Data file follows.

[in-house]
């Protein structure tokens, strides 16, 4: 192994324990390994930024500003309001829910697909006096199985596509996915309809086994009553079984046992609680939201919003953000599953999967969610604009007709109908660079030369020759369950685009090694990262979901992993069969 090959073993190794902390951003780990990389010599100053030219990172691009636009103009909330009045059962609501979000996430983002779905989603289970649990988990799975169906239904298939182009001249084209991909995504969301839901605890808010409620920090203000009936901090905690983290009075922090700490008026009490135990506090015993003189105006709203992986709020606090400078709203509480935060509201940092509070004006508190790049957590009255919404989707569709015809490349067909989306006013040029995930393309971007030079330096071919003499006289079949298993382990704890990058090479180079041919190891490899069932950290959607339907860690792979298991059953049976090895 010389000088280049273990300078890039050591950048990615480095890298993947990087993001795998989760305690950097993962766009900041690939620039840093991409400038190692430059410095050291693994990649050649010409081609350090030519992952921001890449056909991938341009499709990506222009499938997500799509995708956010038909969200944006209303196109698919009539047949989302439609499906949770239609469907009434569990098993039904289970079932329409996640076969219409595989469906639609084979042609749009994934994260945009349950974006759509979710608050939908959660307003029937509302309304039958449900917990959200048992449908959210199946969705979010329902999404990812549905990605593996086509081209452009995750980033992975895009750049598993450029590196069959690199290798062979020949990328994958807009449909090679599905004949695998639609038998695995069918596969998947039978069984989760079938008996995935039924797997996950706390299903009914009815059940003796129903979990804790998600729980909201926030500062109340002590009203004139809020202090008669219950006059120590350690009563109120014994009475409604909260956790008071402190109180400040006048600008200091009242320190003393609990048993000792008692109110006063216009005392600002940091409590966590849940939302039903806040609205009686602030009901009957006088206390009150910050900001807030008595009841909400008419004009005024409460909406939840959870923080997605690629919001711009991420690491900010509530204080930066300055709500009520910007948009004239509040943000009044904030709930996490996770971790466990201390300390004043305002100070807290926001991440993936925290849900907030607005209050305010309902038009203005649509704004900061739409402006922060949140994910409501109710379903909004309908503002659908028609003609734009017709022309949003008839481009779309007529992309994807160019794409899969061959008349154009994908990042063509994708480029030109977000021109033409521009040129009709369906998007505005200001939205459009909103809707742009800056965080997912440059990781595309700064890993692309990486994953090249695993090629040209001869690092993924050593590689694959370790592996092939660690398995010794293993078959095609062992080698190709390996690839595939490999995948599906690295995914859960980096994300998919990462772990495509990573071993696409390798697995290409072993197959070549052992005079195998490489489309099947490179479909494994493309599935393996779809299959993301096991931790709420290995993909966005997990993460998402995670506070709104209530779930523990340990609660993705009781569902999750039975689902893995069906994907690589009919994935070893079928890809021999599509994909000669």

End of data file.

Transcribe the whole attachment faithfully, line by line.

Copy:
[in-house]
């Protein structure tokens, strides 16, 4: 192994324990390994930024500003309001829910697909006096199985596509996915309809086994009553079984046992609680939201919003953000599953999967969610604009007709109908660079030369020759369950685009090694990262979901992993069969 090959073993190794902390951003780990990389010599100053030219990172691009636009103009909330009045059962609501979000996430983002779905989603289970649990988990799975169906239904298939182009001249084209991909995504969301839901605890808010409620920090203000009936901090905690983290009075922090700490008026009490135990506090015993003189105006709203992986709020606090400078709203509480935060509201940092509070004006508190790049957590009255919404989707569709015809490349067909989306006013040029995930393309971007030079330096071919003499006289079949298993382990704890990058090479180079041919190891490899069932950290959607339907860690792979298991059953049976090895 010389000088280049273990300078890039050591950048990615480095890298993947990087993001795998989760305690950097993962766009900041690939620039840093991409400038190692430059410095050291693994990649050649010409081609350090030519992952921001890449056909991938341009499709990506222009499938997500799509995708956010038909969200944006209303196109698919009539047949989302439609499906949770239609469907009434569990098993039904289970079932329409996640076969219409595989469906639609084979042609749009994934994260945009349950974006759509979710608050939908959660307003029937509302309304039958449900917990959200048992449908959210199946969705979010329902999404990812549905990605593996086509081209452009995750980033992975895009750049598993450029590196069959690199290798062979020949990328994958807009449909090679599905004949695998639609038998695995069918596969998947039978069984989760079938008996995935039924797997996950706390299903009914009815059940003796129903979990804790998600729980909201926030500062109340002590009203004139809020202090008669219950006059120590350690009563109120014994009475409604909260956790008071402190109180400040006048600008200091009242320190003393609990048993000792008692109110006063216009005392600002940091409590966590849940939302039903806040609205009686602030009901009957006088206390009150910050900001807030008595009841909400008419004009005024409460909406939840959870923080997605690629919001711009991420690491900010509530204080930066300055709500009520910007948009004239509040943000009044904030709930996490996770971790466990201390300390004043305002100070807290926001991440993936925290849900907030607005209050305010309902038009203005649509704004900061739409402006922060949140994910409501109710379903909004309908503002659908028609003609734009017709022309949003008839481009779309007529992309994807160019794409899969061959008349154009994908990042063509994708480029030109977000021109033409521009040129009709369906998007505005200001939205459009909103809707742009800056965080997912440059990781595309700064890993692309990486994953090249695993090629040209001869690092993924050593590689694959370790592996092939660690398995010794293993078959095609062992080698190709390996690839595939490999995948599906690295995914859960980096994300998919990462772990495509990573071993696409390798697995290409072993197959070549052992005079195998490489489309099947490179479909494994493309599935393996779809299959993301096991931790709420290995993909966005997990993460998402995670506070709104209530779930523990340990609660993705009781569902999750039975689902893995069906994907690589009919994935070893079928890809021999599509994909000669």